What to Consider When You Have Teenagers and Want a Divorce

SplitReaching the decision to file a divorce is never an easy one; you know how many people it will affect both in the short and long term. Despite this, you need to ensure that your own future is a brighter one, which is why divorce can sometimes be the only solution that is right for you. The process can be made a bit more difficult when you have children (of any age) and you want to keep their best interests in mind and heart when making plans when you and your partner have legally separated.

Thankfully I was never married to Grace’s father – which of course in law has pluses and minuses – but my Mum was married to my Dad and I saw all the issues that she had to go through when I was a teenager. I thought it might be helpful for you if I shared a few of my tips, just in case you are feeling a bit lost with what to do next. Here are a few things you might want to consider when you have teenagers and want a divorce…

Living arrangements

By this age, your children will likely be old enough to make their own choices, so you’ll need to ask them to decide who they will live with full time. There will be a number of things that affect their decisions, but it is important not to put any pressure on them to pick your home. You and your partner may want to seek the assistance of family law solicitors to get everything formalised through the courts, which could help to reduce disputes in the future. It is of course possible to reach an arrangement where your children spend a certain number of days with one parent and then the rest of the week with the other.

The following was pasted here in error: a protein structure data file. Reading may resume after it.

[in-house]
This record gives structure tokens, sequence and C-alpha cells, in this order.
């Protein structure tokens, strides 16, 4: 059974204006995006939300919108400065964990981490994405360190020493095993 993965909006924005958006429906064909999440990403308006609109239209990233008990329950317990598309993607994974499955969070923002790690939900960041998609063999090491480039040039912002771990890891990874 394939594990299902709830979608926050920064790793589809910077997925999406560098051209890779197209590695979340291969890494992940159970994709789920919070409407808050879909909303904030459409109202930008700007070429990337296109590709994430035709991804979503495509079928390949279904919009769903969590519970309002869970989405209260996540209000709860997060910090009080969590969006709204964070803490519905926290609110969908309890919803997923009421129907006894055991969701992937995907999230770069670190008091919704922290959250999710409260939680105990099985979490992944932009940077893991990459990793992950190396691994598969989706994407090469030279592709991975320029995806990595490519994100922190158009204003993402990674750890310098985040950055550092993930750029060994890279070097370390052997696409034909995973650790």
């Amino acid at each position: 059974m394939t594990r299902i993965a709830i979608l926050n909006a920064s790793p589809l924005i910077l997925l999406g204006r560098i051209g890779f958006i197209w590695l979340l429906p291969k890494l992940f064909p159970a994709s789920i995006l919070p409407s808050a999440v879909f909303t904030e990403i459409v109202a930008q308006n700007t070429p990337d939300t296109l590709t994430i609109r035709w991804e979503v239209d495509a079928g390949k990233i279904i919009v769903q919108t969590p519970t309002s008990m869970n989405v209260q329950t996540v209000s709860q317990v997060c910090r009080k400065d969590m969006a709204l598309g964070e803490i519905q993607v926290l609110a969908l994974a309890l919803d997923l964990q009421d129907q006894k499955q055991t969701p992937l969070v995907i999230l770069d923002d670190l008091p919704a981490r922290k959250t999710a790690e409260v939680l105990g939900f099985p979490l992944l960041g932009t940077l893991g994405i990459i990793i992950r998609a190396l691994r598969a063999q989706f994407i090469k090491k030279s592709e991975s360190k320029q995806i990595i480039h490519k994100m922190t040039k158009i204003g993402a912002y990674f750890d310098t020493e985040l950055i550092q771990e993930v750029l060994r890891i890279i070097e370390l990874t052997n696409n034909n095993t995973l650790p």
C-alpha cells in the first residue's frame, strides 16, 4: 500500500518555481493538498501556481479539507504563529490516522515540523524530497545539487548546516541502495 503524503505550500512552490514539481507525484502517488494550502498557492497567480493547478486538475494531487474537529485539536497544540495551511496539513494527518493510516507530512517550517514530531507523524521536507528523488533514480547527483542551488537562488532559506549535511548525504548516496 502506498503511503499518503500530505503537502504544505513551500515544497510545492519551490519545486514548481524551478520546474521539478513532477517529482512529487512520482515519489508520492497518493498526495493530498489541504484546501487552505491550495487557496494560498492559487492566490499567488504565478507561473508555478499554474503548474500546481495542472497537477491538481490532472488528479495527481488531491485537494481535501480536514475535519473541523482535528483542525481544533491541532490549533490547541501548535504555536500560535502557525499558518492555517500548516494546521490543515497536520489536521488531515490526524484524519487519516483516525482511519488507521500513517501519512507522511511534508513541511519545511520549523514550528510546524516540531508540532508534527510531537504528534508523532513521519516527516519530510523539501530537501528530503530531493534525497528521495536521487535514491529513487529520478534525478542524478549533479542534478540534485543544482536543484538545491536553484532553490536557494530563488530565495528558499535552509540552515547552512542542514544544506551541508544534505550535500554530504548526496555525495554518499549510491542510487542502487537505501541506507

If you decide to move from the family home and your children also come with you to the new location, you’ll need to think about their schooling needs. How far will they be from their current school? Are they able to finish the year they are in before they transfer to another one? It can be difficult for kids to leave their friends, and it can also disrupt their studies, especially if they are going GCSEs or A-levels. if you have moved much further away you might not be able to avoid this, but just make sure that your children have access to services within their new school so they can quickly feel more at home.

Difficult behaviour

Even though you may be feeling emotional yourself during this period, it is important to keep communicating with your children. Everyone has a different way of reacting to life-changing news, as well as handling it going forward. Let your kids demonstrate their emotions too, but also you should try and let them know that it isn’t their fault that you are getting a divorce. Things will get better in time, so just be there to support them as much as you possibly can.


Disclaimer: This is a guest post contribution in association with Quality Solicitors. 

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